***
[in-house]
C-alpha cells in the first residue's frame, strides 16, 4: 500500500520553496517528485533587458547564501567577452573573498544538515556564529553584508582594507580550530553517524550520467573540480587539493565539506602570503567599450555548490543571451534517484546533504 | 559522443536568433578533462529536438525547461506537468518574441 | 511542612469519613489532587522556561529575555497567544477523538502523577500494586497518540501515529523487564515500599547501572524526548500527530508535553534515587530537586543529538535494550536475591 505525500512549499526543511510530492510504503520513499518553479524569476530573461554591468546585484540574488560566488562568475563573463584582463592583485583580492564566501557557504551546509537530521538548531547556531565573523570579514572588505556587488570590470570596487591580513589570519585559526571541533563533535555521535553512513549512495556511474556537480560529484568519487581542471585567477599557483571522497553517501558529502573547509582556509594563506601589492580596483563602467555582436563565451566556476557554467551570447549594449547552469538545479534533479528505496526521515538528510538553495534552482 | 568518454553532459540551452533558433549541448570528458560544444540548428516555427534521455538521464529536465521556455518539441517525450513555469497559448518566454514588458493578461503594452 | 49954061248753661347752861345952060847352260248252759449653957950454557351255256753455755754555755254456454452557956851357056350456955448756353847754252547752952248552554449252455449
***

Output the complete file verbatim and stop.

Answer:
[in-house]
C-alpha cells in the first residue's frame, strides 16, 4: 500500500520553496517528485533587458547564501567577452573573498544538515556564529553584508582594507580550530553517524550520467573540480587539493565539506602570503567599450555548490543571451534517484546533504 | 559522443536568433578533462529536438525547461506537468518574441 | 511542612469519613489532587522556561529575555497567544477523538502523577500494586497518540501515529523487564515500599547501572524526548500527530508535553534515587530537586543529538535494550536475591 505525500512549499526543511510530492510504503520513499518553479524569476530573461554591468546585484540574488560566488562568475563573463584582463592583485583580492564566501557557504551546509537530521538548531547556531565573523570579514572588505556587488570590470570596487591580513589570519585559526571541533563533535555521535553512513549512495556511474556537480560529484568519487581542471585567477599557483571522497553517501558529502573547509582556509594563506601589492580596483563602467555582436563565451566556476557554467551570447549594449547552469538545479534533479528505496526521515538528510538553495534552482 | 568518454553532459540551452533558433549541448570528458560544444540548428516555427534521455538521464529536465521556455518539441517525450513555469497559448518566454514588458493578461503594452 | 49954061248753661347752861345952060847352260248252759449653957950454557351255256753455755754555755254456454452557956851357056350456955448756353847754252547752952248552554449252455449